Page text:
At this point I could talk about respect and boundaries, or not competing with your relatives. Instead, I will share seven words you can use any time you encounter a critical person. You are right. What do you recommend? With these words you acknowledge a comment that rubs you the wrong way, and then empower the other person to change their orientation to useful thoughts.

In the end, what is most important is sharing Thanksgiving with friends and family you love. Be kind to yourself. Keep your mindset tool belt handy and make it a great day!

Sunday, November 15, 2009

Performance Anxiety or Getting Those Butterflies to Fly in Formation

By Julie Marie Rahm

Yesterday evening the Pamlico Community Band performed its fall concert for a full house. Playing my flute in the band has been one of my greatest joys for the past three years. In September, our director encouraged me to play my piccolo instead.

I had not played the piccolo since high school. The exact amount of time that has elapsed is not important other than to say it could be counted in decades. In a moment of possibility thinking, I agreed.

As you might imagine, after all of that time all of the pads on my piccolo had deteriorated. So, I invested two hundred dollars to have the instrument overhauled and polished. Now there was no turning back. The moment I walked into the house with my revitalized piccolo, I went immediately to the piano bench and opened the case. I carefully lifted the mouthpiece and the body, inserted the mouthpiece into the body, and lifted the instrument to my lips. The noise that emerged as I blew across the mouthpiece was something like a cat in heat. In two months the band would play its fall concert and I would play the solo finishing the final movement of Second Suite in F by Gustav Holst. Panic gripped me. Okay, Mindset Mechanic, I thought to myself. You are so smart. What do you have for me?

Transitioning from second flute to solo piccolo player is a metaphor for life. As a second flute player I was one of many, blending in, not calling attention to myself, and believing that no one would really notice if I missed a practice. Playing the piccolo is like playing the oboe or solo trumpet. Everyone knows when you play and whether you are present. All of the performance values I learned growing up came rushing back to me. Young musicians learn early the true meaning of grades. In most classes students would be happy with an A grade of 95 percent. Musicians know that is not good enough. If five percent of band members play a wrong note, the music sounds atrocious! My fear of making a mistake and being noticed came rushing back as if I were a 14 year old high school freshman again.

What would I tell myself if I were coaching myself? I would say

1. Do not take yourself so doggone seriously! If you make a mistake, smile, mentally throw up your hands and think how remarkable!
2. Step back from the world of competition and judgment. Know that you have a contribution to make to people, musically and personally.
3. Acknowledge your love of performing music. You will find that love is much stronger than your worries. And, your friends and family do not love you because you never make a mistake!
4. Do your best and understand that your best may be better one day than the next.
5. God did not create you to be inconsequential and anonymous. Embrace the joy that comes from knowing your music lifts the spirits of those who hear it.
6. Visualize the theater on performance night. Hear the notes before you play them. Imagine the bliss on the faces of people in the audience. Allow your love of playing to fill your body. Imagine the gypsies dancing as you play your solo, feeling the music from your head to your toes.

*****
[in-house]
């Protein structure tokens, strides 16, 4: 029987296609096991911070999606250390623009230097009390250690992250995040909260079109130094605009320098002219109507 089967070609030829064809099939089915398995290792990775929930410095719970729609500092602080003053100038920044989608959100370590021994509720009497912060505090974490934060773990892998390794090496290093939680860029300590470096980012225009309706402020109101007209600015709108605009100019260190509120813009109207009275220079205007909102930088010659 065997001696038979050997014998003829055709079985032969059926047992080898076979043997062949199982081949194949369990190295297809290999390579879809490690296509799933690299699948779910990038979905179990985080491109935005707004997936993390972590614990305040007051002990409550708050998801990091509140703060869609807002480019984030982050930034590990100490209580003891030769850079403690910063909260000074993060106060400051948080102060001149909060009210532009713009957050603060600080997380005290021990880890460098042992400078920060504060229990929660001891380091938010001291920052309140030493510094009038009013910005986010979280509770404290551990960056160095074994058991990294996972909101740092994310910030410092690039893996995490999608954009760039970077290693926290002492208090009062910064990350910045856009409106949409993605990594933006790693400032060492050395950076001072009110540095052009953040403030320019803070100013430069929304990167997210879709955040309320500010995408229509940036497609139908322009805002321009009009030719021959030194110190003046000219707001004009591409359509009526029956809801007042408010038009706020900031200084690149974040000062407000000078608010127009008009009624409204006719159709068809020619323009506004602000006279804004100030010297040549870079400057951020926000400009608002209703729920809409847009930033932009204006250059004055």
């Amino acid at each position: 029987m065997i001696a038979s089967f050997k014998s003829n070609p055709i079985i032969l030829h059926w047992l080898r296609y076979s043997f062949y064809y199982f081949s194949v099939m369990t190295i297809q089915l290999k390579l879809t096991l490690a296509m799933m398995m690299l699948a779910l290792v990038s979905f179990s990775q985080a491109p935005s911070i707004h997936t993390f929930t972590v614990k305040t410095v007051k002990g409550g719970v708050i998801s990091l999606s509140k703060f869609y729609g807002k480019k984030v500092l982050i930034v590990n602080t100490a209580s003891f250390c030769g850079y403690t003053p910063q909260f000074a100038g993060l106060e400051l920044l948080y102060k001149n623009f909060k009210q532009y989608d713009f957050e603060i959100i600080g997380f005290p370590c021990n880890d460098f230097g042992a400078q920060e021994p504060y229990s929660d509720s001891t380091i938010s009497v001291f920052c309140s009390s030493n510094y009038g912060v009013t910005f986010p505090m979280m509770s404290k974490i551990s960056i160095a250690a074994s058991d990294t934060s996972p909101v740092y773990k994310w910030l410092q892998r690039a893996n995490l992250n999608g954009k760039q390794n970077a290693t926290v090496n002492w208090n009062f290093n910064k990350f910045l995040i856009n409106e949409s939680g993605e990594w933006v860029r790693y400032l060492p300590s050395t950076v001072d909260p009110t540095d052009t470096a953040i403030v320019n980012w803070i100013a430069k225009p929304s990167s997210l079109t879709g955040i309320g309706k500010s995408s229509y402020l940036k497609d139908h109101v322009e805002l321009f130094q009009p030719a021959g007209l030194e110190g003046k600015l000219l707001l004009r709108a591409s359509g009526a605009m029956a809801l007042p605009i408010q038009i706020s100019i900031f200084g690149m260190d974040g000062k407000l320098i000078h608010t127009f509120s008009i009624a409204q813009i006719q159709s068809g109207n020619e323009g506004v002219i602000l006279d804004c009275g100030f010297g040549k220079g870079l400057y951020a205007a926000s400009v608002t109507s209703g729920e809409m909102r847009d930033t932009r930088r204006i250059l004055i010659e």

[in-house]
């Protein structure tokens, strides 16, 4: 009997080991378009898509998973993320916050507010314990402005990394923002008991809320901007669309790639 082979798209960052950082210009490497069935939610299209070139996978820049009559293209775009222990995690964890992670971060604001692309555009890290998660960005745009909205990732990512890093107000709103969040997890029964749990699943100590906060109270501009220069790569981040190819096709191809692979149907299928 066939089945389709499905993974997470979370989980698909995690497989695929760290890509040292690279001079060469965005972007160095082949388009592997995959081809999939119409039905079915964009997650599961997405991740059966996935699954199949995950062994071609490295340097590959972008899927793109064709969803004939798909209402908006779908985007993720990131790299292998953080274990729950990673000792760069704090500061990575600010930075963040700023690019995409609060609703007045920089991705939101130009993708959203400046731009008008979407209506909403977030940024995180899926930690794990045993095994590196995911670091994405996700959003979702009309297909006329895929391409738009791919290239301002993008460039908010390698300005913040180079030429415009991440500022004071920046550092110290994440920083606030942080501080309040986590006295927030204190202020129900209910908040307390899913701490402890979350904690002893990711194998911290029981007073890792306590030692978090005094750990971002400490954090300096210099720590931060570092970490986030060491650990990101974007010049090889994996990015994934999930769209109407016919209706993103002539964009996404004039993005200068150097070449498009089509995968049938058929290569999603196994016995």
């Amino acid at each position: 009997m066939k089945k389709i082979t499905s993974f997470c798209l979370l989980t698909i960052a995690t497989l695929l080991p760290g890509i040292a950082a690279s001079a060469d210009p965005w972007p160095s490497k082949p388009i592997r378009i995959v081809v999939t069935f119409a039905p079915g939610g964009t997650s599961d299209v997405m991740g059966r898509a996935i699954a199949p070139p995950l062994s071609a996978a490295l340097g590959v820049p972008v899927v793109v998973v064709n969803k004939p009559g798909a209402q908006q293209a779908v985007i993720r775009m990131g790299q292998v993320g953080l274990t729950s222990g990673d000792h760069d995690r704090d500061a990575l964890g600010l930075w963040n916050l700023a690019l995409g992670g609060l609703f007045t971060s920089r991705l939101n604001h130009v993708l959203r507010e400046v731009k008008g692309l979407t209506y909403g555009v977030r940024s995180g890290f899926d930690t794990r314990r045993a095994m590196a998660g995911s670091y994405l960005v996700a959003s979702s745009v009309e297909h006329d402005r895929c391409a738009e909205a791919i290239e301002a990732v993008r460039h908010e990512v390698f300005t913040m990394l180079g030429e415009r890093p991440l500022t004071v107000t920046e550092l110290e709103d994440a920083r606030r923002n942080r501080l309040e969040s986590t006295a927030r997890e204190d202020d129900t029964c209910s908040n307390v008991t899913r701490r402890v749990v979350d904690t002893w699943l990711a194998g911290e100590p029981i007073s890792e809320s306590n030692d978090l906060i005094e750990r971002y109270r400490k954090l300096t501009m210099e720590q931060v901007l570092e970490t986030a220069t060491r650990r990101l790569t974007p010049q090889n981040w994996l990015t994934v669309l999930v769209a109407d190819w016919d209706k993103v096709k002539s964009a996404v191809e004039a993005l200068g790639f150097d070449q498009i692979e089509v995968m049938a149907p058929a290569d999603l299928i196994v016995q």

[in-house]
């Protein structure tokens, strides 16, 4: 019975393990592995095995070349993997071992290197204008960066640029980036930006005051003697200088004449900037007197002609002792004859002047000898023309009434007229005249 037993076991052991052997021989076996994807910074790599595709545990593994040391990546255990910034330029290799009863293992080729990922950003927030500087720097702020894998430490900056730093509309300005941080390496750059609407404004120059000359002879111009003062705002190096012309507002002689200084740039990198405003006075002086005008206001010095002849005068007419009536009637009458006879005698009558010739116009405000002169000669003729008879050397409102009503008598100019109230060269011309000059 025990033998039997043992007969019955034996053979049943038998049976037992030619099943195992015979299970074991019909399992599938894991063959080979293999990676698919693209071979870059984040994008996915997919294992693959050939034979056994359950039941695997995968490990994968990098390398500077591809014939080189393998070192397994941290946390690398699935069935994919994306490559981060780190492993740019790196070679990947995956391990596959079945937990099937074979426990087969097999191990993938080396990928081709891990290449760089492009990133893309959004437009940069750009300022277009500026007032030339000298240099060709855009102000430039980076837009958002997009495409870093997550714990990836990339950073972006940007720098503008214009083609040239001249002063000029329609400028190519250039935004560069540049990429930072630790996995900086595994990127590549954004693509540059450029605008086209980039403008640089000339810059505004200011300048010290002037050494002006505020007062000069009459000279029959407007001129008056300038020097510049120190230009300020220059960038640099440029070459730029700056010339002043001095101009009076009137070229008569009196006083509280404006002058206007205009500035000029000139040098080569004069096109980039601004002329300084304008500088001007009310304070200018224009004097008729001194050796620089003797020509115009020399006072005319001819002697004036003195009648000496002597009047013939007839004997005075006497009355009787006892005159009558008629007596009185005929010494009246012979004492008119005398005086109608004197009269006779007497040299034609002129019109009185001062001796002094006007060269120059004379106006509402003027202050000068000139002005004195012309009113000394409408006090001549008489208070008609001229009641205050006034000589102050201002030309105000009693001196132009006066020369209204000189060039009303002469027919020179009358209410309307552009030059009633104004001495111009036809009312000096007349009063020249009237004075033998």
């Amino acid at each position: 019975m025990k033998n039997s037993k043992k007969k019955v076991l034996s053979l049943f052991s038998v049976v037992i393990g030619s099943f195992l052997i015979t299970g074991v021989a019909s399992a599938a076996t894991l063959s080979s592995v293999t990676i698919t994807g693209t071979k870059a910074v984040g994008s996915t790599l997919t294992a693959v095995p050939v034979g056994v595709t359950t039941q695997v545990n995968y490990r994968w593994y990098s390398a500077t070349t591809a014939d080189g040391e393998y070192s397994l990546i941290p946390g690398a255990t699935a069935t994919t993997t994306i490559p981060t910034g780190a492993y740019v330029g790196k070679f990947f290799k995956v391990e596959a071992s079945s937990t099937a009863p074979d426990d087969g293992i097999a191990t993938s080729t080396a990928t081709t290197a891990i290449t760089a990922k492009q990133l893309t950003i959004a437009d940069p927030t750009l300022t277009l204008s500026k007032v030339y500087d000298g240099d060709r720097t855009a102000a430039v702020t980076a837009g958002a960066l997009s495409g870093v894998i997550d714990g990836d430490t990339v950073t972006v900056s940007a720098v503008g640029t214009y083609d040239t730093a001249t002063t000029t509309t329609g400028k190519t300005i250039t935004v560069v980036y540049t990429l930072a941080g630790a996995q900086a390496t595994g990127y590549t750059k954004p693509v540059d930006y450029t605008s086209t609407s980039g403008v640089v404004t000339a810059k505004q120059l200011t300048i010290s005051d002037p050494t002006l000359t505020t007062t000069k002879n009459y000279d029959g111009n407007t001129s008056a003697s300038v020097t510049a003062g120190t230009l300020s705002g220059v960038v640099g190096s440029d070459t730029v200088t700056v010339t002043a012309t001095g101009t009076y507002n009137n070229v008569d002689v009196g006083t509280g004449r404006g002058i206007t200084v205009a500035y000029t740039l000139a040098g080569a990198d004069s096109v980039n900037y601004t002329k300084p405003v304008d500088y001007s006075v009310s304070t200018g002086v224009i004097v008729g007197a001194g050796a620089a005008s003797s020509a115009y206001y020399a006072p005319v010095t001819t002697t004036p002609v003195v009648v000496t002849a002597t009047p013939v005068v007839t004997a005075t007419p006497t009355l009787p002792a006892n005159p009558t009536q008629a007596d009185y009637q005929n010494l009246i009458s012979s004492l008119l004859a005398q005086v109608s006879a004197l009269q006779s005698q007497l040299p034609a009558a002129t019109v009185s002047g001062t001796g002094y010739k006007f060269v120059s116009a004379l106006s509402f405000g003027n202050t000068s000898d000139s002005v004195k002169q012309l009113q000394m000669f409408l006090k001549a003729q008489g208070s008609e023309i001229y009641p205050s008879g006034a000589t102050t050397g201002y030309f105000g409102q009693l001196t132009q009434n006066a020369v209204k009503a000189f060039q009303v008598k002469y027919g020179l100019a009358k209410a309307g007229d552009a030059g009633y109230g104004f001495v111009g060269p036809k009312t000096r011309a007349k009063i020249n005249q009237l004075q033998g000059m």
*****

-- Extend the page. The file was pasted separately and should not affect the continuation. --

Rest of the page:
For the next two months I practiced every day, taking my own advice. Slowly the notes and my tone returned. Last night as we played for a packed house, I felt only joy. The butterflies in my stomach flew with the precision of the Canadian Snowbirds flight team. Despite playing in numerous concerts since I was ten years old, for the first time I was singled out, recognized by the announcer stating and Julie Rahm on piccolo. I stood and grinned until a smile filled my face. Had I played perfectly? It did not matter. I have made the transition from the safety of anonymity to the joy of contribution.

What is the piccolo equivalent in your life? What metaphorical music are you holding back from the world? You were born to play your unique tune. The world will be a better place when you do!

Saturday, November 14, 2009

What to Say to Military Kids Who are Worried about their Deployed Parents

By Julie Marie Rahm

Veterans Day was last Wednesday. In honor of the day I had the privilege of being a guest on Doug Stephan Good Day, a morning radio program. The program is broadcast across Radio America to nearly 400 stations and is available live over the Internet. Doug invited me on his show because of my upcoming book Military Kids Speak. The book is part of a national movement I am starting to help military kids and celebrate their strengths and successes.

Doug asked me what I would tell kids who feel worried about their mom or dad who is deployed. My response was brief to fit within the radio segment. Here are some additional ideas to help kids feel better.

1. Suggest that they talk about their feelings with their other parent, brother or sister
2. Suggest that they write a letter or send an e-mail to their deployed parent
3. Help them find a thought that feels just a little bit better than the worry they are feeling. Teach them to trade up their thoughts for better-feeling thoughts. Here are some ways to trade up.
a. Remind them of something coming up that they think is fun.
b. Offer them cookies and milk or another tasty treat.
c. Tell them they are not alone and that you miss their mom or dad, too.
d. Ask them to make a list of what items they think should go in the next care package you send to their mom or dad.
e. Help them notice what is great in their life at the moment.
f. Give them a hug and tell them you understand how they feel, then get ice cream.
g. Suggest that they make something to send to their mom or dad.
h. Give them a journal that they can keep privately. Teach them how to write about the way they feel, and to write about the way they want things to be.
i. Remind them that the deployment seems like a long time and that it will be over before they know it. Teach them the term this, too, shall pass.

Military kids have worries most kids never know. The emotional resilience military kids develop as young people is part of what makes them grow up to be leaders, movers and shakers!